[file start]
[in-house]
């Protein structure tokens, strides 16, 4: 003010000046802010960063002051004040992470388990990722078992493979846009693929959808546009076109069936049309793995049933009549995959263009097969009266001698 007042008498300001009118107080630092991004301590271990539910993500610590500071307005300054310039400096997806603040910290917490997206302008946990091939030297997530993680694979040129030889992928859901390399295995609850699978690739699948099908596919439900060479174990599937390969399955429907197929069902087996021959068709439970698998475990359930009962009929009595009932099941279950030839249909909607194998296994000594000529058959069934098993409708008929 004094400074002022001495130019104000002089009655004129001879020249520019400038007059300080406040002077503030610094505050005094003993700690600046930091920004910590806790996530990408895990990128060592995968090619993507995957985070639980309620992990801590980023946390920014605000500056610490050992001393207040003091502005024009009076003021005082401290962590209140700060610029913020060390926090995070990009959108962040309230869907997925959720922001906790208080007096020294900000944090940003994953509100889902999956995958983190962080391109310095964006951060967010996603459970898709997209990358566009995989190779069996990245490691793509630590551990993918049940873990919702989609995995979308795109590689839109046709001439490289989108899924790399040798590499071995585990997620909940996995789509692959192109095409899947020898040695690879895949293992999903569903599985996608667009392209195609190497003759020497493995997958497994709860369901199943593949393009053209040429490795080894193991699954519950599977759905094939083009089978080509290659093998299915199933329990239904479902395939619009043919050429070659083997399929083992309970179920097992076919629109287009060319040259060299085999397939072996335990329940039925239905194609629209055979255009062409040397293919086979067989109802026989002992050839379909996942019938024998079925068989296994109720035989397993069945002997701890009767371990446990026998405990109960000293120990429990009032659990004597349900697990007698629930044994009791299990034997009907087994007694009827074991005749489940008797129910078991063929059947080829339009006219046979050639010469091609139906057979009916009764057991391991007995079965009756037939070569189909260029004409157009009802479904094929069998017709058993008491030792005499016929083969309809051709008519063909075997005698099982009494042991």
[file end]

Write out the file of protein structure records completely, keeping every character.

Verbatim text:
[in-house]
């Protein structure tokens, strides 16, 4: 003010000046802010960063002051004040992470388990990722078992493979846009693929959808546009076109069936049309793995049933009549995959263009097969009266001698 007042008498300001009118107080630092991004301590271990539910993500610590500071307005300054310039400096997806603040910290917490997206302008946990091939030297997530993680694979040129030889992928859901390399295995609850699978690739699948099908596919439900060479174990599937390969399955429907197929069902087996021959068709439970698998475990359930009962009929009595009932099941279950030839249909909607194998296994000594000529058959069934098993409708008929 004094400074002022001495130019104000002089009655004129001879020249520019400038007059300080406040002077503030610094505050005094003993700690600046930091920004910590806790996530990408895990990128060592995968090619993507995957985070639980309620992990801590980023946390920014605000500056610490050992001393207040003091502005024009009076003021005082401290962590209140700060610029913020060390926090995070990009959108962040309230869907997925959720922001906790208080007096020294900000944090940003994953509100889902999956995958983190962080391109310095964006951060967010996603459970898709997209990358566009995989190779069996990245490691793509630590551990993918049940873990919702989609995995979308795109590689839109046709001439490289989108899924790399040798590499071995585990997620909940996995789509692959192109095409899947020898040695690879895949293992999903569903599985996608667009392209195609190497003759020497493995997958497994709860369901199943593949393009053209040429490795080894193991699954519950599977759905094939083009089978080509290659093998299915199933329990239904479902395939619009043919050429070659083997399929083992309970179920097992076919629109287009060319040259060299085999397939072996335990329940039925239905194609629209055979255009062409040397293919086979067989109802026989002992050839379909996942019938024998079925068989296994109720035989397993069945002997701890009767371990446990026998405990109960000293120990429990009032659990004597349900697990007698629930044994009791299990034997009907087994007694009827074991005749489940008797129910078991063929059947080829339009006219046979050639010469091609139906057979009916009764057991391991007995079965009756037939070569189909260029004409157009009802479904094929069998017709058993008491030792005499016929083969309809051709008519063909075997005698099982009494042991």